There is no variety like that of iris! Roses can come in all the colors as well (maybe even greens) but they don’t have widely differing petal colors on the same flower. Just some variegation. With iris very commonly have. And another trait to love of irises is their hardiness. They are so tough and low maintenance, can grow in high heat or soggy cold climates. As long as they get some warm sun to bloom, there is some species or cultivar that will flourish for you. And there are many native species to the United States. Some irises are even aquatic and there is particularly naughty highly invasive wetland species that can also cause skin burns from its sap- the yellow flag iris (Iris pseudacorus). Removing these from choking waterways is a bit of a challenge. One of our lovely and mini native species in the PNW- Iris tenax is way cuter and wouldn’t choke a fly.
Look at that precious lil face!!
There are over 200 species of irises across the world (mostly in the northern hemisphere) and over 1000 cultivated varieties. And the genus is subdivided into subgenera with bearded types and beardless, plus bulbous and crested types. I like em burly- gimme a bearded iris any day. Some are over 40” (over 1 meter) tall, others reach less than a foot.
Irises all grow from underground swollen and usually horizontal stems (aka rhizomes), which help make them super hardy and growing in harsher climates. A few species’ swollen stems are more like bulbs than rhizomes, but still quite similar. These swollen rhizomes store nutrients and water for later use and they actually do best with slightly exposed above the soil surface.
Oh, and irises tend to be toxic, as you may have guessed.
Probably not ALL species, but many are known to be toxic either in some or all parts. Another reason they will do well even in a deer-browsed landscape. Many can also cause some degree of skin irritation, though somehow I’ve escaped this in my many interactions with my bearded and small native species. The compounds found in many irises include irisin, irone, iridin and irisine, which I think would make great themed baby names.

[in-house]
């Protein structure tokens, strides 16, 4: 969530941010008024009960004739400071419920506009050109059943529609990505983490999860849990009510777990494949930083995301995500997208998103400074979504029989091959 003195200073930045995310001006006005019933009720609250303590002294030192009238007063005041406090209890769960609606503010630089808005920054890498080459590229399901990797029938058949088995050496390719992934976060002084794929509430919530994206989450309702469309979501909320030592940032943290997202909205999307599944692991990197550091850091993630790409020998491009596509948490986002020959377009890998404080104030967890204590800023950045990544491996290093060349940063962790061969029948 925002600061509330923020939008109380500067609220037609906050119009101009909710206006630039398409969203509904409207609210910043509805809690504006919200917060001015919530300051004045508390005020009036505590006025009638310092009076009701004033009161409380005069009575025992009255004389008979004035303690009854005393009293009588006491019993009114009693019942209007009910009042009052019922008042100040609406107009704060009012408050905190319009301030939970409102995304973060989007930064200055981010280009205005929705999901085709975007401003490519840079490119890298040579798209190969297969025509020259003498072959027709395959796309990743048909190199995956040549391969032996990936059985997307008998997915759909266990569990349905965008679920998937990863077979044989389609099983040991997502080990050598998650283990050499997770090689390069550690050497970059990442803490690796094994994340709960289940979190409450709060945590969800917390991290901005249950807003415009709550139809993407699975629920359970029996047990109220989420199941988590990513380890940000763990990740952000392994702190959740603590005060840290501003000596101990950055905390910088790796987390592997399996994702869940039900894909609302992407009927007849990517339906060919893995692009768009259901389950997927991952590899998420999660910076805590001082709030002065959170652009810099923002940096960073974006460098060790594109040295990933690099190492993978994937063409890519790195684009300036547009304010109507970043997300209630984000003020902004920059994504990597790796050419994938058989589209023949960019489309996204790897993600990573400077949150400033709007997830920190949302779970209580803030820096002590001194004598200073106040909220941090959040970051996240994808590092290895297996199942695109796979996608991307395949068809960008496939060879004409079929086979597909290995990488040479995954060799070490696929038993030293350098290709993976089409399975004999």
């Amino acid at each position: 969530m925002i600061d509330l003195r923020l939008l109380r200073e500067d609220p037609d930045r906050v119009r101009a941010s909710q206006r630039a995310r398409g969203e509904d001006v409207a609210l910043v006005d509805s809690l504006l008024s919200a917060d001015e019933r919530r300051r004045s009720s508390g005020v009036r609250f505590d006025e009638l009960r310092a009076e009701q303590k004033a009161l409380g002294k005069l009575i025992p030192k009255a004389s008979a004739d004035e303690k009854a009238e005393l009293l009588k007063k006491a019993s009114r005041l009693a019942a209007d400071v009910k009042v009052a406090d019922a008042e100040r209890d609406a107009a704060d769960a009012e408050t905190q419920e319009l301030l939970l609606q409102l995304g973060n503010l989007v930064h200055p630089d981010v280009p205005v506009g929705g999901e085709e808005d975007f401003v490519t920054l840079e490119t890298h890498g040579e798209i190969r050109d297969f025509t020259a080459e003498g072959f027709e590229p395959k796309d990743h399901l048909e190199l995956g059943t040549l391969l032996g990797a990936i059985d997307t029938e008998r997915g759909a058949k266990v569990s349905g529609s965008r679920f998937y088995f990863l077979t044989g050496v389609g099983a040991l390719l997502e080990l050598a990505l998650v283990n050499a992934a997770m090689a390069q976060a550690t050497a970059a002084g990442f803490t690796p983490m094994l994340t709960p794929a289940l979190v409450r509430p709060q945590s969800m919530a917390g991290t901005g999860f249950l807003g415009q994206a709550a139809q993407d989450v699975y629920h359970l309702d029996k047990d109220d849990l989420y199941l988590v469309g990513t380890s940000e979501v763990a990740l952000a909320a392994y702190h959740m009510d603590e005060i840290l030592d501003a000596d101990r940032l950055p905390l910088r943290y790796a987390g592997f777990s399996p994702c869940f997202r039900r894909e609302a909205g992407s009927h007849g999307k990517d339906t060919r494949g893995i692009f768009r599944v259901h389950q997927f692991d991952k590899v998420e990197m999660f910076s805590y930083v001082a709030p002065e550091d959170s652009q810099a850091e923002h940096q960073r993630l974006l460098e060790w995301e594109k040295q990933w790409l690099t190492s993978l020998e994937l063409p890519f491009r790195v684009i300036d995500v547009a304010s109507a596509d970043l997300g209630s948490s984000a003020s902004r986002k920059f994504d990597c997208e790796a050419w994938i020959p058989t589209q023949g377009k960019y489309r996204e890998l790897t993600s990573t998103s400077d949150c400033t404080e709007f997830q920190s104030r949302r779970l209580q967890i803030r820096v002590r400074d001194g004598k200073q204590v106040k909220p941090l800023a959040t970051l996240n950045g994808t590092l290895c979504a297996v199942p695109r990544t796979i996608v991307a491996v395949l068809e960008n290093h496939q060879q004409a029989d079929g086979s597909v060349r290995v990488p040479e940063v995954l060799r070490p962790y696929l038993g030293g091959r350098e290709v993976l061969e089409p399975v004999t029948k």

Any takers?? Any new mom’s named Iris need some inspiration? Talk about a nerdy and badd-as family. They also have some resinoids and toxic terpenoids, less cool for names.
Another point of whimsy I love about irises, particularly the bearded cultivars, are their names. “Burnt Toffee” is my favorite and a very odd color combo.
Action Packed, Arts and Crafts, Bad Boys, Believe in Tomorrow, Lunch in Madrid, Jungle Warrior, Frisky Frolic, Thundering Ovation (white standards with stripy maroon falls edged in peach), Clarence, Padded Shoulders, I’ll Be Back (a rebloomer, of course, in crisp white with yellow veins at the back sides of the falls), plus Total Recall (I sense Schwarzenegger fans) and even Purr (a soft peach color with a blue beard). I want so much to have a giant iris garden with their labels at each variety and it will look like the oddest graveyard of cartoon characters in mid-winter. “Wench was planted here.” “Mardi Gras Dancer below.”
I wonder who has odder names, iris or rose cultivars?
See more for an easy giggle: https://www.trailsendiris.com/irises/by_name.htm
I am on the look-out for all rainbow plants this month, to celebrate the vast diversity of all life, plant and person. Among the celebration of June Diversity, we can't leave out June-teenth and the final announcement of the end of enslaving people in the United States. Much like the gay uprising in '69, the struggle still continues, for so many people. Just knowing that is at least a small progress. Like irises, our species is still evolving and developing new strengths and resilience. And like the amazing floral oddities we cherish for our gardens, we should cherish diversity and the 'weird ones'. Maybe I'm biased though (well, we all have unconscious biases, but I mean the OTHER kind).
I am super weird. So I built my own garden. And I wish you your own to flourish in!
Now to build my iris wish-list. I'll start with this one.